I am passionate about making sure everyone understands that mental health is just as important as physical health; they are inextricably intertwined, and we have treated them separately for far too long.

–Gov. spencer cox


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“I am passionate about making sure everyone understands that mental health is just as important as physical health; they are inextricably intertwined, and we have treated them separately for far too long,” Spencer Cox said.

The more we understand about health, health outcomes, social determinants and health disparities in Utah, the better we will be able to overcome those disparities, according to the governor.

The summit, put on by the Children’s Center Utah and the University of Utah Kem C. Gardner Policy Institute, had Dr. Jessica Pryce, director of the Floridan Institute for Child Welfare at Florida State University, as the keynote speaker.

“How might we as leaders compel our systems to move toward looking at the roots and foundations of our organizations,” Pryce asked the audience.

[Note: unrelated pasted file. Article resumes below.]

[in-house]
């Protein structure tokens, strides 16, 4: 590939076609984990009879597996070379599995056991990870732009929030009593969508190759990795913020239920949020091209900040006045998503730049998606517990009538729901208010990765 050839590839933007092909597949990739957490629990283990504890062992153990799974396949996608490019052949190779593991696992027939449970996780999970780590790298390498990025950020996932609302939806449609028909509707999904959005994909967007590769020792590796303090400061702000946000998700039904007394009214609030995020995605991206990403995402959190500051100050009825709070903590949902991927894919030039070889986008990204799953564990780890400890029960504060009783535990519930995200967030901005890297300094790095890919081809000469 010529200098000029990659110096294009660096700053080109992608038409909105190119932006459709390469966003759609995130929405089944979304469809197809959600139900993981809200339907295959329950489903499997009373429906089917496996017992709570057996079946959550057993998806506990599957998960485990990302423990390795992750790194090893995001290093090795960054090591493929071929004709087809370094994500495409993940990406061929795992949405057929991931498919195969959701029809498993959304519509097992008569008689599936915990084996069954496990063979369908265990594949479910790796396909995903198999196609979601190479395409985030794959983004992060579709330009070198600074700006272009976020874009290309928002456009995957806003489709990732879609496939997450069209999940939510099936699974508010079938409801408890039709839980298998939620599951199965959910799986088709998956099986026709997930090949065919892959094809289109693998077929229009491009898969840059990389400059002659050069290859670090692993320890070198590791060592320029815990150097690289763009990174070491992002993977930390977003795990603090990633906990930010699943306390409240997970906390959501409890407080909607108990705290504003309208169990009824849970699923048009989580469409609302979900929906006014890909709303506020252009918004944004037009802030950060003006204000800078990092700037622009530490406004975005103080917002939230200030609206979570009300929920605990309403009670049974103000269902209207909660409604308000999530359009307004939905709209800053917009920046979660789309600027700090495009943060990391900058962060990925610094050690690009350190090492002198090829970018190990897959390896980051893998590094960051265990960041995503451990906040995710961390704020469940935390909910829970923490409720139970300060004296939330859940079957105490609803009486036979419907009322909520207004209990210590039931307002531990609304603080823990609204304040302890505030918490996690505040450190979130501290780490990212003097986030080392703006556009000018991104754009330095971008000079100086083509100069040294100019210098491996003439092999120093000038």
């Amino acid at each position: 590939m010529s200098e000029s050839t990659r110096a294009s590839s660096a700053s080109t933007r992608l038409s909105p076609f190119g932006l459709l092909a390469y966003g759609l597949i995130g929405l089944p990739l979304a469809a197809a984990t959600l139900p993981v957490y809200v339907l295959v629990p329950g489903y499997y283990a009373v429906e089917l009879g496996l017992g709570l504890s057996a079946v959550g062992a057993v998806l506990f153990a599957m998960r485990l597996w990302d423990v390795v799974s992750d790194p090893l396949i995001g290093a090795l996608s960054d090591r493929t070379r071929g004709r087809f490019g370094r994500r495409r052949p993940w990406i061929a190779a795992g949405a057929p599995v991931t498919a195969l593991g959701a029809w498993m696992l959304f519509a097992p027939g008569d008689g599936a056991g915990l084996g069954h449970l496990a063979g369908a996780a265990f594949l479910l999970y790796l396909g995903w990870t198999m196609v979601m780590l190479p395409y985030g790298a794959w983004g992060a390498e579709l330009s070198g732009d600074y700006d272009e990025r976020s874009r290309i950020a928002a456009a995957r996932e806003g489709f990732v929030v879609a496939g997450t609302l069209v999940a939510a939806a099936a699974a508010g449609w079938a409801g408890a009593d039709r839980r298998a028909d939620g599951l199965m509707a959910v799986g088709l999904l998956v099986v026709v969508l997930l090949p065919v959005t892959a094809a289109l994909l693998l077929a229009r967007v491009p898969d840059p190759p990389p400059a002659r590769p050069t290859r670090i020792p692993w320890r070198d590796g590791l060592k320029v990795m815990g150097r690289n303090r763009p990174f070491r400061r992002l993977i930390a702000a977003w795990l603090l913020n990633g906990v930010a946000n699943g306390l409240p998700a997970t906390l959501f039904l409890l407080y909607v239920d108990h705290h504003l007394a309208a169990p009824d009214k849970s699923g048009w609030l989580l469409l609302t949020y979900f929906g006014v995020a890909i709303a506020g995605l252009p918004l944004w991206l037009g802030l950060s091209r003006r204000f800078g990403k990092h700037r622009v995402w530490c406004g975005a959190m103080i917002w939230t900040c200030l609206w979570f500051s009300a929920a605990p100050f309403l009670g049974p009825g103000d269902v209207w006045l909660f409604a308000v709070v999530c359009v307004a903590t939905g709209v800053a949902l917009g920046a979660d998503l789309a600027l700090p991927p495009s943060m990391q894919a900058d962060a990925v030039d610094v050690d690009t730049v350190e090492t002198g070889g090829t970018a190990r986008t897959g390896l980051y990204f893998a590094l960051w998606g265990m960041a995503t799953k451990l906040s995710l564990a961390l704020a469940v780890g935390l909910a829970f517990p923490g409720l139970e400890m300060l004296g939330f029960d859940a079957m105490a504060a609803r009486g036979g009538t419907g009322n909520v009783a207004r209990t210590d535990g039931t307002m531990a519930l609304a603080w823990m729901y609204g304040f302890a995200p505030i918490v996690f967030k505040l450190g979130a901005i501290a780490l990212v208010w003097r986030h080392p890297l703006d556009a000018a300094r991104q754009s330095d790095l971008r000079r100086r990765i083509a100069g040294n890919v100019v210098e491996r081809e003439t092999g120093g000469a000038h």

She suggests that people look at the system they are a part of, examine the foundation and decide how best to fix it, which might mean rebuilding it entirely.

She related this to her expertise in the child welfare system and how she is doing things differently because she wants different outcomes. Instead of working toward evolutionary change, which she defined as small adjustments to the child welfare system to help families, she now wants to make revolutionary change — or profound, transformational change that strengthens families.


We can ensure every child has the opportunity to thrive. There is nothing more important to us than the children of this state. Let us set them on a path forward. Let us give them the gift of a lifetime of connection and belonging.

–Abby Cox, Utah’s first lady


When working with vulnerable families, Pryce said we should empower the families to make and achieve their own goals instead of just having the child welfare system tell them what to do. She emphasized the importance of getting these families the medical and mental care they need so they can improve and flourish.